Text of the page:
Jonathan Juliano, MD, MSPH, associate professor of medicine, has been asked to join the WorldWide Antimalarial Resistance Network’s (WWARN) Scientific Advisory Committee.
(Republished from the UNC School of Medicine and UNC Health Care Newsroom.)
Jonathan Juliano, MD, MSPH, associate professor of medicine, has been asked to join the WorldWide Antimalarial Resistance Network’s (WWARN) Scientific Advisory Committee. WWARN was formed in 2009 with the mission to generate innovative tools and reliable evidence to inform the malaria community on the factors affecting the efficacy of antimalarial medicines. The network is part of the Infectious Diseases Data Observatory at the University of Oxford. In his new role, Juliano will advise on WWARN’s scientific priorities, strategy, and activities and promote new partnerships and collaborations.
Juliano is a global leader in the study of malaria genomics and the evolution of drug-resistant infections. He has pioneered the use of advanced genetic methodologies, including next-generation sequencing, to study malaria. His research focuses on the epidemiological and evolutionary factors that shape parasite populations and drive parasite genetic diversity. Juliano’s group was the first to describe the impact of minority variant malaria strains, those that occur at extremely low frequencies in individuals infected by multiple parasite strains, on antimalarial resistance. Using deep sequencing approaches, Juliano’s group pioneered new techniques that have revolutionized studies of malaria parasite diversity.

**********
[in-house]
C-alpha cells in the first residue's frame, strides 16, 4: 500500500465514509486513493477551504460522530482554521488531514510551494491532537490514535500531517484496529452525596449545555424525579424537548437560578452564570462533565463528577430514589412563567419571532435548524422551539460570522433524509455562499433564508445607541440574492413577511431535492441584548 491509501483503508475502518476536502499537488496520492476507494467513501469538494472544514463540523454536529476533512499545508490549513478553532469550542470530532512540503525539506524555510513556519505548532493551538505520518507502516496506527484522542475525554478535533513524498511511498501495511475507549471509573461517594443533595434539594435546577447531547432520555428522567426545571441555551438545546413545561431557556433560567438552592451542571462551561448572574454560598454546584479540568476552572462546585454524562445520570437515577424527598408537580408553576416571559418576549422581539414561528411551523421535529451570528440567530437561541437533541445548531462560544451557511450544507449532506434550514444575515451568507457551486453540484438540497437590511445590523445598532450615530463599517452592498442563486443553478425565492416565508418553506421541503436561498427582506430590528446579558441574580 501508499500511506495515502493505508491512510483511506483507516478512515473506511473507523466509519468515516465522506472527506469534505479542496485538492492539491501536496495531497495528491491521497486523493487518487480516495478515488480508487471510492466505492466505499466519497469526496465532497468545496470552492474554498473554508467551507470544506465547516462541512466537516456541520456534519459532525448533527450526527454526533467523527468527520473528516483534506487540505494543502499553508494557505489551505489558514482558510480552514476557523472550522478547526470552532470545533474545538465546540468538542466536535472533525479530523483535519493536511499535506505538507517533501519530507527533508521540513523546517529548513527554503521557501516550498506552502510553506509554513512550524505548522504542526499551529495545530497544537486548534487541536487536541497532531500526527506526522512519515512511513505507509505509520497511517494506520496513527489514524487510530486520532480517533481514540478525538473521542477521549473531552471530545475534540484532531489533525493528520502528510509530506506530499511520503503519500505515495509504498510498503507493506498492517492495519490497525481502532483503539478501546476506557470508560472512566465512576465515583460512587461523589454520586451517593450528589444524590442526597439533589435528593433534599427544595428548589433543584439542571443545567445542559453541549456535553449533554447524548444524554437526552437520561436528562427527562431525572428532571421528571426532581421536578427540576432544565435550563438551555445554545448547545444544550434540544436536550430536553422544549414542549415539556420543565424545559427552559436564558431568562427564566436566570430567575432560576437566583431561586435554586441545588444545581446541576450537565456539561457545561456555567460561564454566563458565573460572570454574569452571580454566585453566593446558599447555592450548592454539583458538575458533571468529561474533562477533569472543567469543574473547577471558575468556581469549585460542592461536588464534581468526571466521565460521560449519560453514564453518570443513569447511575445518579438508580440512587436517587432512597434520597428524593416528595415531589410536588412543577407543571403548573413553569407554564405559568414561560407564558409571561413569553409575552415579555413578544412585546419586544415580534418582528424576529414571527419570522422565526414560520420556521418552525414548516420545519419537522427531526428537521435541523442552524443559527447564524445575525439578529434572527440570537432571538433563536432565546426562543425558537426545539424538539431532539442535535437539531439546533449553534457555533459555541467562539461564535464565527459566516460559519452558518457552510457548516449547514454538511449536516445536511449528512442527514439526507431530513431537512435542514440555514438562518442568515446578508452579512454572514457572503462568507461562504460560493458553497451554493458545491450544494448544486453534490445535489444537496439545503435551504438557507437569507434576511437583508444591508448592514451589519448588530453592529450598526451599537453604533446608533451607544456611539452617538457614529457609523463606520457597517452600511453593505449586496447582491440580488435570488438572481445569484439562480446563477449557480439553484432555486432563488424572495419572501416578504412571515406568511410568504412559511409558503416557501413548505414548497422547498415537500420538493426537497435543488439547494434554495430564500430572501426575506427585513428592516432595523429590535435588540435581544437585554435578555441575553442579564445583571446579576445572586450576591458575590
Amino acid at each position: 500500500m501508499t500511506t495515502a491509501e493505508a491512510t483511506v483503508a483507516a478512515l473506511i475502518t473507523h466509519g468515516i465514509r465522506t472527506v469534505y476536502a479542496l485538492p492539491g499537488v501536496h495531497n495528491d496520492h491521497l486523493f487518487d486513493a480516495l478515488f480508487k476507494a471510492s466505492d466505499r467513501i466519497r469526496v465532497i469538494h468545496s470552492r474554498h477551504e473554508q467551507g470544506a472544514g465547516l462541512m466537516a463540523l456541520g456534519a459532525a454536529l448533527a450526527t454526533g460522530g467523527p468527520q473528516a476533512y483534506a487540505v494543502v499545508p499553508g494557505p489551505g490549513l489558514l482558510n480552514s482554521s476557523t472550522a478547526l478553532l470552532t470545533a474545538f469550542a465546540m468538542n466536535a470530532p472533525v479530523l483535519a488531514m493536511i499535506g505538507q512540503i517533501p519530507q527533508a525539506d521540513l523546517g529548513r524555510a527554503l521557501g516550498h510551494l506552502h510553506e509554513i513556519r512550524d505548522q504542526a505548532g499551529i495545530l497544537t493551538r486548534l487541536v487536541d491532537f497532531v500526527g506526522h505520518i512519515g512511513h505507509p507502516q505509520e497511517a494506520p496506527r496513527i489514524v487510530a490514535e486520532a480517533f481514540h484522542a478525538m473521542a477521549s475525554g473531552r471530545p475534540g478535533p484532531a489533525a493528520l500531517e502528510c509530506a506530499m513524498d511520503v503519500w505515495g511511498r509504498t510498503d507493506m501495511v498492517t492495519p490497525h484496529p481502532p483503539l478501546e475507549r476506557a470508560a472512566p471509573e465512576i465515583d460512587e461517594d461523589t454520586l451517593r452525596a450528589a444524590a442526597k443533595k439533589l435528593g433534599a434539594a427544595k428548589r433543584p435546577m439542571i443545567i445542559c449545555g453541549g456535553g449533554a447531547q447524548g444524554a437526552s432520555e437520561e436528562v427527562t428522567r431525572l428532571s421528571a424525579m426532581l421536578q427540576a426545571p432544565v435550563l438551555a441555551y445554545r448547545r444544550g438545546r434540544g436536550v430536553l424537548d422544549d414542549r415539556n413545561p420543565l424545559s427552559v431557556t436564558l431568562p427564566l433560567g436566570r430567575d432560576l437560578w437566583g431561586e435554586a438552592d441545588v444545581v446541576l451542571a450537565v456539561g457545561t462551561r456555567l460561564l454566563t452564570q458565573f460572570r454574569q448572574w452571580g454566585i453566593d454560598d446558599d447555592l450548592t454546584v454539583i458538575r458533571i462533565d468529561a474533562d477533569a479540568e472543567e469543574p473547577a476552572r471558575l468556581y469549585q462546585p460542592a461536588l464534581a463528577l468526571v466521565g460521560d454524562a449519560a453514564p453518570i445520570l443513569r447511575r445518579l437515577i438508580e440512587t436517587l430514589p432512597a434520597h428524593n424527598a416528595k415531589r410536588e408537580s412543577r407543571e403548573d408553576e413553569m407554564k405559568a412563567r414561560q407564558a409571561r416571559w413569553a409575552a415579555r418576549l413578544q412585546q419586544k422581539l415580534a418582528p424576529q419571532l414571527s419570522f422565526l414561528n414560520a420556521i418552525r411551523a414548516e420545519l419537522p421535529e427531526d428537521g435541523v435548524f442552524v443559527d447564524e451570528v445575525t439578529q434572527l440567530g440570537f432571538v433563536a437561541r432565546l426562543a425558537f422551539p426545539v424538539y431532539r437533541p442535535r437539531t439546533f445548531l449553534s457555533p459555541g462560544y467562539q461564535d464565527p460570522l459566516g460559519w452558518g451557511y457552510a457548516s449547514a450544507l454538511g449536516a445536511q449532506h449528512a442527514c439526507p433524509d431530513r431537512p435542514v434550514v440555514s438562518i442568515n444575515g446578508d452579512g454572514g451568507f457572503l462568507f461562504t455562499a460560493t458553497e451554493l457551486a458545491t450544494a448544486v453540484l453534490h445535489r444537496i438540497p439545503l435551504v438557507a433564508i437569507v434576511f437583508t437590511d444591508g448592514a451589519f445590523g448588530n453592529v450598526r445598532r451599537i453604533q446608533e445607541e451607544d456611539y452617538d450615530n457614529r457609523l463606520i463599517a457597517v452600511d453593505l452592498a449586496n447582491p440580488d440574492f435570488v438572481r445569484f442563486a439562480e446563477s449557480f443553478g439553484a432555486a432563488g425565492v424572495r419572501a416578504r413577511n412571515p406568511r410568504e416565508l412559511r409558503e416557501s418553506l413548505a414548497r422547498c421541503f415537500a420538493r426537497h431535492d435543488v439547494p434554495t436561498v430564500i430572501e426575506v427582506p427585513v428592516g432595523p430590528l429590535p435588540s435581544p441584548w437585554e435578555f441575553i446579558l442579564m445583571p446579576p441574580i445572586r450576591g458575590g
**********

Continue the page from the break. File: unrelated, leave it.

In recent years, he has considered the evolution of resistance to the standard artemisinin combination therapies (ACTs) in Asia and Africa. In Cambodia, he has collaborated with Jessica Lin, MD, assistant professor of medicine at UNC, and in-country researchers to study the evolution of resistance to ACT regimens. In Africa, Juliano conducted the first large-scale molecular survey to determine whether mutations associated with artemisinin resistance exist in the region. He is continuing this work through a collaboration with Steven Meshnick, MD, PhD, professor of epidemiology at the UNC Gillings School of Global Public Health, and in-country investigators in Tanzania and Kenya to describe African parasite strains that clear more slowly after treatment with ACT. Through his work in the Infectious Disease Epidemiology and Ecology Laboratory (IDEEL) at UNC, he collaborates with researchers at UNC and global partners in over a dozen countries to address malaria and other threats to global health.